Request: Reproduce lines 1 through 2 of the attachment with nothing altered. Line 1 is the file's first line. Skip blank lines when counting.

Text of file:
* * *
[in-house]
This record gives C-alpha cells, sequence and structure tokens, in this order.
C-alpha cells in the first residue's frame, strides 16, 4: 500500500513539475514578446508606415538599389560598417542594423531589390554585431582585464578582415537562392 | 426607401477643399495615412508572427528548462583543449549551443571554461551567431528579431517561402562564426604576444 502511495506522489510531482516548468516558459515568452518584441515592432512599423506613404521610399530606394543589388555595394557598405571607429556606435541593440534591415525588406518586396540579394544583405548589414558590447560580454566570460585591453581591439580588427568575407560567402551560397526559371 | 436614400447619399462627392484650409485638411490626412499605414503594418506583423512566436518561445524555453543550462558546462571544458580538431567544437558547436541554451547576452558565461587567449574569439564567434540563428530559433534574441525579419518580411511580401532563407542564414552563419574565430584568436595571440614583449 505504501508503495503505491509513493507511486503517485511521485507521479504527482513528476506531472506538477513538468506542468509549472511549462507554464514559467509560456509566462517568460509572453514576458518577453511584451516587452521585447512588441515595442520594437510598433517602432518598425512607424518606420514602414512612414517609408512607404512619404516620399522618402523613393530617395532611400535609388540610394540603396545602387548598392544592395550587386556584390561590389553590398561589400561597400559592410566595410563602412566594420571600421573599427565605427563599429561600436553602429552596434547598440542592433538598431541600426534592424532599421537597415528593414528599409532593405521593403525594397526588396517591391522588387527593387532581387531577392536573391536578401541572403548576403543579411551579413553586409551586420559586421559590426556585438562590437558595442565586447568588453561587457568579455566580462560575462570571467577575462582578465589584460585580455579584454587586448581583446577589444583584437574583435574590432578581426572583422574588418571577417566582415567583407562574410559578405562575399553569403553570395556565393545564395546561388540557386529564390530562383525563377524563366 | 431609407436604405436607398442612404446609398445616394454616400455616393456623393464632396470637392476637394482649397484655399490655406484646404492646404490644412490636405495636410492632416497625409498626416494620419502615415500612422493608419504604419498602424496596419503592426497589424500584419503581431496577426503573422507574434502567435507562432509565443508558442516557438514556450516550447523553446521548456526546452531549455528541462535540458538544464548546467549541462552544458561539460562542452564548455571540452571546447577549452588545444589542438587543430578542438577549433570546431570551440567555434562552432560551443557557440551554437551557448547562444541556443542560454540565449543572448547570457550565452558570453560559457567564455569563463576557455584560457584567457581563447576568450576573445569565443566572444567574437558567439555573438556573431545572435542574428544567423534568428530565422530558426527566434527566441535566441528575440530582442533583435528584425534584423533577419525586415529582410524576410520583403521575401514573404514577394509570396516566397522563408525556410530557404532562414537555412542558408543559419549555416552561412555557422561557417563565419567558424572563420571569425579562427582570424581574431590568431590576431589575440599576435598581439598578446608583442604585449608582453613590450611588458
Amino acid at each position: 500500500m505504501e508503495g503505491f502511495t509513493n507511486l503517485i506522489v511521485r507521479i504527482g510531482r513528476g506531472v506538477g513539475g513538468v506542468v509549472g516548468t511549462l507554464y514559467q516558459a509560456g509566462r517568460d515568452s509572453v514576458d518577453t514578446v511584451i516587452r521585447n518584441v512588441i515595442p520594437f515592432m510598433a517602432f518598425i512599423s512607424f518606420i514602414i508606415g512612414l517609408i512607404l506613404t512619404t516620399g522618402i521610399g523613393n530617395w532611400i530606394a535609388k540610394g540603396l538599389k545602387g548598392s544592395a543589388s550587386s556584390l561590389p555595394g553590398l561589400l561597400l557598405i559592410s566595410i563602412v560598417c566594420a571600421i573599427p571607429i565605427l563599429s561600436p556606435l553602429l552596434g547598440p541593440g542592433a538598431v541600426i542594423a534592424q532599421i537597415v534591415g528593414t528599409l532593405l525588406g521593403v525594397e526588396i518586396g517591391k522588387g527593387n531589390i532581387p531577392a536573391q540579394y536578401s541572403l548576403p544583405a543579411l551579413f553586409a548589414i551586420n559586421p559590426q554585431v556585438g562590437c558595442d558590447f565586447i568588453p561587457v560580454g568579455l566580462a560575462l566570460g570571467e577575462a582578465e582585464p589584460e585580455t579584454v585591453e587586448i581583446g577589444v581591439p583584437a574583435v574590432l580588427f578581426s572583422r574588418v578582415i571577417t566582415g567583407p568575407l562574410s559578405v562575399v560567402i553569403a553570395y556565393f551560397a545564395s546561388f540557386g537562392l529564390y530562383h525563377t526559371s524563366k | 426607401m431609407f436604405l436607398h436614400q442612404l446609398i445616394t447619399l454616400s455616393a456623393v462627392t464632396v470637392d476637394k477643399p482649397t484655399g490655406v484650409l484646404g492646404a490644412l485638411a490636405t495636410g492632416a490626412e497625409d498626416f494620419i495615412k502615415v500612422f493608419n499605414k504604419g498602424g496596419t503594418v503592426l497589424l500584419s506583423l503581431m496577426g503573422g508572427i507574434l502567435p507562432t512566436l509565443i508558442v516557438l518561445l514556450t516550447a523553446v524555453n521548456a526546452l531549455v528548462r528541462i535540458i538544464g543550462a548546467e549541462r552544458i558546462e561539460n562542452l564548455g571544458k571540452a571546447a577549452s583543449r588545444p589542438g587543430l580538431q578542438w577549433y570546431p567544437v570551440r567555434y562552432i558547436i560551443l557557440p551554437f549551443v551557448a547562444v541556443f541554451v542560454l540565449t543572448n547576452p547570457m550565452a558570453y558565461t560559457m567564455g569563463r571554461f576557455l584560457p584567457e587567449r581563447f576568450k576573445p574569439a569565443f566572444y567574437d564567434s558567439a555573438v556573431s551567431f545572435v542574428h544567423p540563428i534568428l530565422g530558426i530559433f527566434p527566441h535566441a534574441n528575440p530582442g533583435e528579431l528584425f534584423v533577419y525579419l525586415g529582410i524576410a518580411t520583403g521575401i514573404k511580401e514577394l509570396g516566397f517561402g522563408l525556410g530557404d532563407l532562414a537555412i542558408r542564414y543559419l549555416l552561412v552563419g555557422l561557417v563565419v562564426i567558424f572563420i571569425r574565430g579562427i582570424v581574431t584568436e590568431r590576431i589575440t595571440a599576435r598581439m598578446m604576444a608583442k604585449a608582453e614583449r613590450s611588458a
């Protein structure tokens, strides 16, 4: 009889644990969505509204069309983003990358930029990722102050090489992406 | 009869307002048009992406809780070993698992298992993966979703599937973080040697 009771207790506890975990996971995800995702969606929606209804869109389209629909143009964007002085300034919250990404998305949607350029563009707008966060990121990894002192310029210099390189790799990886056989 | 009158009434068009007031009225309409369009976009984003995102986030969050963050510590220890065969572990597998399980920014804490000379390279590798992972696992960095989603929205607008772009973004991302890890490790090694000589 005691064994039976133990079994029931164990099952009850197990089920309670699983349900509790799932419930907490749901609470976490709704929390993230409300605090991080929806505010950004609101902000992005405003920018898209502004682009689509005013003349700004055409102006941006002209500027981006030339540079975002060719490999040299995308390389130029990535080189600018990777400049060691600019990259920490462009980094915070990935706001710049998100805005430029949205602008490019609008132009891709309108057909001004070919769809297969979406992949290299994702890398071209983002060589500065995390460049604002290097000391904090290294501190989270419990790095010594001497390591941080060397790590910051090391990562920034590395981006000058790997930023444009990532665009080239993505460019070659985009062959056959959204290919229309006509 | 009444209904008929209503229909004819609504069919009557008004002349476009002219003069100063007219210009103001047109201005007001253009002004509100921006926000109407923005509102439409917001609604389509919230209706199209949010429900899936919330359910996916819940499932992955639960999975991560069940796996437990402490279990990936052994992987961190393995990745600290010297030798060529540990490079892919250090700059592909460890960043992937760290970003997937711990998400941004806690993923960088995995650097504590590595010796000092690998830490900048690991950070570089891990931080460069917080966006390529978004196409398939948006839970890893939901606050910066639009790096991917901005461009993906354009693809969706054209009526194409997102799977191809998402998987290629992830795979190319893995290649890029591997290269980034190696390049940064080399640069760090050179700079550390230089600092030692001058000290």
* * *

[in-house]
This record gives C-alpha cells, sequence and structure tokens, in this order.